Two-thousand-nineteen. It was a year. First there was the anniversary. Then, more court dates, motions to dismiss, victim testimonies, even a conviction. The year was full of constant, painful reminders, broken promises, agonizing discoveries, and at times a general feeling of soul crushing disappointment.
This last year might have actually left us with even more questions than we ever had before. And so, so many tears that should have never been cried.
Another year that tried to break us, but instead showed us we are unbreakable.
Another year we weren’t sure we would survive, until we did.
In spite of the grief, 2019 was a year of hope – and change – and coming together. It was a year of community – and healing – and strength. And showing up.
Because while the criminal legal system was focused on getting justice for the state, and Michigan State University worked to absolve themselves and restore their reputation, survivors fell through the cracks and into the arms of each other.
We found out we weren’t alone. We found ways to heal together. We realized we really do matter. And we really can survive. And we really are strong.
I first felt it two Januarys ago, after months of being demonized by the university I had tried to help. My sisters and I, we stood in front of the world and looked evil in the face and poured our hearts out. All for justice. And then we walked out of the courthouse and were greeted by dozens of Lanstronauts (organized by the Firecracker Foundation and Eve), holding signs that read, “We believe you.”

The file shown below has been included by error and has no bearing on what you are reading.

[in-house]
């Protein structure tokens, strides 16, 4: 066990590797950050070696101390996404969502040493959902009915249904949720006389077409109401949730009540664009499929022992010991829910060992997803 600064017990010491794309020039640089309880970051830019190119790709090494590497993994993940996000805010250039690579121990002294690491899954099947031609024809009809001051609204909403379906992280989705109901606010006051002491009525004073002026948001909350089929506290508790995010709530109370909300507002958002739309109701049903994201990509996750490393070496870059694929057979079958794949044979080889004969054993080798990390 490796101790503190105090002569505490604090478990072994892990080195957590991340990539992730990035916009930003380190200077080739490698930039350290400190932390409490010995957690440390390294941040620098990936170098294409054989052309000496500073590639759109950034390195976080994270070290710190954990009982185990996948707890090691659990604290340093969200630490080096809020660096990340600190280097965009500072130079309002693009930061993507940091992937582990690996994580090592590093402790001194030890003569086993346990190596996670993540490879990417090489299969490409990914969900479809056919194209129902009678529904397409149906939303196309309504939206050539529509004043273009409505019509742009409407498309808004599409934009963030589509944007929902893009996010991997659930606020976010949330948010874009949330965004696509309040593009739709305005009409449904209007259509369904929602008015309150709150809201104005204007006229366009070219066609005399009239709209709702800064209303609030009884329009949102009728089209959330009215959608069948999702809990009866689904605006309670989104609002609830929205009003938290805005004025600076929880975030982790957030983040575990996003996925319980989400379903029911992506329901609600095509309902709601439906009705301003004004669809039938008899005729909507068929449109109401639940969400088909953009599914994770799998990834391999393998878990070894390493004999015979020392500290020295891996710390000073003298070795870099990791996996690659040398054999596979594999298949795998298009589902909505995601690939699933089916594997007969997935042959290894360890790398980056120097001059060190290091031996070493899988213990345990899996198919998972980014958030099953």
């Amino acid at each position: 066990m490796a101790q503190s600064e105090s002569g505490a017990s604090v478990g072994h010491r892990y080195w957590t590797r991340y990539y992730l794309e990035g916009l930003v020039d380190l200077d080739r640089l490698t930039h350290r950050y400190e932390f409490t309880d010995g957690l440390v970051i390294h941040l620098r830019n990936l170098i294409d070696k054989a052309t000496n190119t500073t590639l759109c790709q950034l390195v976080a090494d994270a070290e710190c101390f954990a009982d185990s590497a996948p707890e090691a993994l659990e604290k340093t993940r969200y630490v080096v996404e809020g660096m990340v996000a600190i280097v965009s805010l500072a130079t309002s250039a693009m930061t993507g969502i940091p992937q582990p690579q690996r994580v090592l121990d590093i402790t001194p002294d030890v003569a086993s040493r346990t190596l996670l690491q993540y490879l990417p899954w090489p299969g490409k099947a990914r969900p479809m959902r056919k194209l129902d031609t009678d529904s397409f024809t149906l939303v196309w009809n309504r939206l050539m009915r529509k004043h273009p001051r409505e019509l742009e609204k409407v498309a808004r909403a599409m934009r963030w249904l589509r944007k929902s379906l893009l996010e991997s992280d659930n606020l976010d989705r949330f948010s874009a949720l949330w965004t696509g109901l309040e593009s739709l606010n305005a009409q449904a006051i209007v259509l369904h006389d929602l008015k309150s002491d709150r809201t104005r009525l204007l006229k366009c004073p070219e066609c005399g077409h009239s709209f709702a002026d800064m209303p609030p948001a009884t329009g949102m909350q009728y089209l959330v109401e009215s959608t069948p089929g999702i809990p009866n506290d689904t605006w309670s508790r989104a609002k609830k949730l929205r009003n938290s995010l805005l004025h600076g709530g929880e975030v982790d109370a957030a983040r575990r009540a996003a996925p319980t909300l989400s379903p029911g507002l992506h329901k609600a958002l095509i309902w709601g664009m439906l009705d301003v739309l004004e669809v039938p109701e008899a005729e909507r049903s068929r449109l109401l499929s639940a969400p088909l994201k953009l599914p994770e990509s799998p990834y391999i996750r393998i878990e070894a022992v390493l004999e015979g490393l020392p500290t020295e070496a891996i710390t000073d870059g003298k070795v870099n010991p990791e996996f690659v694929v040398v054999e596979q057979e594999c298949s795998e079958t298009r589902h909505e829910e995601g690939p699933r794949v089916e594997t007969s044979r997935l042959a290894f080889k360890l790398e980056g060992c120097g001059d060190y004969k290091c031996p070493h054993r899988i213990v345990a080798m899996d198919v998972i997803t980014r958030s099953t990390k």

And they have been there ever since.
Because the thing that a lot of people have forgotten while we try to hold perpetrators and enablers accountable, is the fact that actual human lives are really messed up by sexual violence. And still are. Every single day.
Every 73 seconds another American is sexually assaulted, according to the 2018 National Crime Victimization Survey (Released in 2019). And it’s not just the assault that hurts. Reporting it, not reporting it, both options are their own, unique brands of painful. And navigating the system in the pursuit of what our society calls justice can be scary and difficult and traumatizing, too.
But guess what, us survivors, we are still here. We have been beaten down, we have been called liars, we have been used and abused by the very people and institutions that we trusted, but we are still here. Because we have each other.
And we have allies. So many allies.
And the best part of the kind of community we have here is…it’s the kind of community that shows up. At protests and rallies and school board meetings and at your door in the middle of the night when you can’t stop crying and just need someone to sit with.
It’s the kind of community that reminds us, we really are stronger together.
I moved back to Lansing a couple of years ago not knowing if I’d be able to stay, but the community held me close and reminded me I am not alone. And that, I just know, is what is going to save us.